When you develop your application most of the time you are writing code that deals with some of the resources. Code lines that open database connection, allocate memory and alikes. The lower level you code the more code is dealing with the computational environment. This is cumbersome and though may be enjoyable for some of the programmers the less such code is needed the better. The real effort delivering business value is when you write code lines that implement business function. It is obvious that you just can not make a simple decision to write only business function implementing code. The other types of code lines are also needed to execute the code and it is also true that the border between infrastructure code and business code is sometimes blurry. You just can not tell sometime whether the code you type is infrastructure or business.
What you really can do is to select a framework that fits the business problem the best. Something that is easy to configure, does not need boiler plate code and easy to learn. That way you can focus more on the business code. Well, easy to say, hard to do. How could you tell which framework will be the best on the long run when the project has so many uncertainties? You can not tell precisely. But you can try and strive for more precision. And a model does to follow does not hurt. So what is the model in this case?
During the lifetime of a project there will be a constant effort to develop the business logic. If the business logic is fixed the number of the code lines to develop that can not change much. There may be some difference because some programming language is more verbose than the other, but this is not significant. The major difference is framework supporting code. There is also an effort to learn the framework, however that may be negligible for a longer project. This effort is needed at the start of the project, say sprint 1 and 2 and after that this fixed cost diminishes compared to the total cost of development. For the model I setup I will neglect this effort not at least because I can not measure a-priori how much effort an average programmer needs to learn a specific framework.
So the final, very simplified model is to compare the amount of code delivering business value compared to the amount of code configuring and supporting the selected framework. How to measure this?
I usually… Well, not usually. Selecting a framework is not an everyday practice. What we did in our team last time to perform a selection was the following:
We pre selected five possible frameworks. We ruled out one of them in the first run as not being widely known and used. We did not want to be on the bleeding edge. Another was filtered out as closer examination showed that the framework is a total misfit for our purpose. There remained three. After that we looked up projects on GitHub that utilized one of the framework, at least two for each framework (and not more than three). We looked at 8 projects total and we counted the lines categorizing each as business versus framework code lines. And then we realized that this just can not be done during the lifetime of a human, therefore we made it simpler. We started to categorize the classes based on their names. There were business classes related to some business data and also classes named after some business functions. The rest was treated as framework supporting, configuration class.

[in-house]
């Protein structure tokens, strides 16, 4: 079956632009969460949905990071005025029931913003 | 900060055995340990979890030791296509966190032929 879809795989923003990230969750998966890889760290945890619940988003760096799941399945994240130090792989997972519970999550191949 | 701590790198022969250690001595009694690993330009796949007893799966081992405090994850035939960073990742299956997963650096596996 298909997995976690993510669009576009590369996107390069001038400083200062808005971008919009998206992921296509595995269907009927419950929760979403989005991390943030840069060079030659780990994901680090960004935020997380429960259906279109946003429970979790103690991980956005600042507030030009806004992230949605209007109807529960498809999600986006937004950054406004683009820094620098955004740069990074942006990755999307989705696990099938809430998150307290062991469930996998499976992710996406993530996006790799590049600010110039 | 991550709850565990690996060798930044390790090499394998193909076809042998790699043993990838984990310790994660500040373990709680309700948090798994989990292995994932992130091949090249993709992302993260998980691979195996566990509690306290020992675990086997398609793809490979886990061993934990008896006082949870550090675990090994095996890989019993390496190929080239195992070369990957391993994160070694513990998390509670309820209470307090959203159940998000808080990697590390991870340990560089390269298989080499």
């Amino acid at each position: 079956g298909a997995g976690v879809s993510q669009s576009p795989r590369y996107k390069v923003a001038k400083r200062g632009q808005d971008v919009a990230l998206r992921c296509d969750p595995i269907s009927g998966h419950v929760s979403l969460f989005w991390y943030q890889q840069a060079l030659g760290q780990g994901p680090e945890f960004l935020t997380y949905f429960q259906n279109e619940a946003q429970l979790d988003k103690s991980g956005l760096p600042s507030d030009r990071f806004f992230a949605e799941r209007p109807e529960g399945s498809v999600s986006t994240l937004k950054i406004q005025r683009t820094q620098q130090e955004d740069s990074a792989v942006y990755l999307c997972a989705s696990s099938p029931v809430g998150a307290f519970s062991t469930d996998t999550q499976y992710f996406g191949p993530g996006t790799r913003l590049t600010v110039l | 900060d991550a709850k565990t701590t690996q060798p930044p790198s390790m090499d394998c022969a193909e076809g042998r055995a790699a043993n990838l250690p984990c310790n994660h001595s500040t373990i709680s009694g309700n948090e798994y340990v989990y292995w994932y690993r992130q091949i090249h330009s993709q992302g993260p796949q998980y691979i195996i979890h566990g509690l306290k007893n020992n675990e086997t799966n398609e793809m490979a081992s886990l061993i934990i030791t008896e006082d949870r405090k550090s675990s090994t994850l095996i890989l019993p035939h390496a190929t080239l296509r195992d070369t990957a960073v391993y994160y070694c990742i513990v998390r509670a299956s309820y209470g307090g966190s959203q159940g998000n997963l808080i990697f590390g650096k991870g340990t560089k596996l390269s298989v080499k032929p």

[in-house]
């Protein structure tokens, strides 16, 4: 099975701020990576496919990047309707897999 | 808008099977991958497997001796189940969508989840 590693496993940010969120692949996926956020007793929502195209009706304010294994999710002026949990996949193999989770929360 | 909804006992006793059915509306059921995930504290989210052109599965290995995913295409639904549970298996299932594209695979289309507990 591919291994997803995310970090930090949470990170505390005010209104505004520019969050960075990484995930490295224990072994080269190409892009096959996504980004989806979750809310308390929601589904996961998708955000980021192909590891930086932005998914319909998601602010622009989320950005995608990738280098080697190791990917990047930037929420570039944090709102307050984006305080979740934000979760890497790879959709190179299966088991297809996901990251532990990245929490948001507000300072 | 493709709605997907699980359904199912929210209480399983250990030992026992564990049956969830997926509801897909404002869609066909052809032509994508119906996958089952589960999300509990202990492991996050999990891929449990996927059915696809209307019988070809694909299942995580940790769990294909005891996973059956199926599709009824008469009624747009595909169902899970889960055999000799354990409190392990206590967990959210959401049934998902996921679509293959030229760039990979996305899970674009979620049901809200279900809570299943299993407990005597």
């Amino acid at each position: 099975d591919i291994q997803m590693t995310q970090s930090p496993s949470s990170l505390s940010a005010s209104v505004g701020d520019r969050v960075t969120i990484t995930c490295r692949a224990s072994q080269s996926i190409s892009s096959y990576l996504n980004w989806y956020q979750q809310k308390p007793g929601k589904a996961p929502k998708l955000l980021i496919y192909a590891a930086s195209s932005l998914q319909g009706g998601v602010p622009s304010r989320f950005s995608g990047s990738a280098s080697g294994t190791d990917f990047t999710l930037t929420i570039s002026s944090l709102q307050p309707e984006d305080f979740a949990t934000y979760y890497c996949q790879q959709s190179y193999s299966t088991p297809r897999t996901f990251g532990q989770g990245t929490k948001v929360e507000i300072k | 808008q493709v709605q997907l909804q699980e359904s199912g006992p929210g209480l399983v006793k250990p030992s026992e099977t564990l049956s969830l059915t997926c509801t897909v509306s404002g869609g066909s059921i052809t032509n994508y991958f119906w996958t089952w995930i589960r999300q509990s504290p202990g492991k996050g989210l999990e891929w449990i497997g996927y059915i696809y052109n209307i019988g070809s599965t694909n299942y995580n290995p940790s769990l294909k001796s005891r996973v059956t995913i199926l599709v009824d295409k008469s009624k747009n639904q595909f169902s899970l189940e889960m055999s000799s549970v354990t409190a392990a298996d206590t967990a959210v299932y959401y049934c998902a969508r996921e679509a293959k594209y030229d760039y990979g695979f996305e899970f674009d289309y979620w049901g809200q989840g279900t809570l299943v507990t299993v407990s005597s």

The final outcome was to sculptured into a good old ppt presentation and we added the two slides to the other slides that qualitatively analyzed the three frameworks listing pros and the cons. The final outcome, no surprise, was coherent: the calculation showed that the framework requiring the less configuration and supporting code was the one we favored anyway.
What was the added value then?
Making the measurement we had to review projects and we learnt a lot about the frameworks. Not as much as one coding in it, but more than just staring at marketing materials. We touched real code that programmers created while facing the real problems and the real features of the frameworks. This also helps the evaluator to gain more knowledge, gives a rail to grab on and lead us where to look, what to try when piloting the framework.
It is also an extremely important result that the decision process left less doubt in us. If the outcome were just opposite then we would have been in trouble and it would have made us thinking hard: why did we favor a framework that needs more business irrelevant code. But it did not. The result was concise with common sense.
Would I recommend this calculation to be the sole source for framework selection? Definitely no. But it can be a good addition that you can perform burning two or three days of your scrum team and it also helps your team to get the tip of their fingers into new technologies.
This guide will introduce you to the world of Software Architecture!
This 162 page guide will cover topics within the field of software architecture including: software architecture as a solution balancing the concerns of different stakeholders, quality assurance, methods to describe and evaluate architectures, the influence of architecture on reuse, and the life cycle of a system and its architecture. This guide concludes with a comparison between the professions of software architect and software engineer.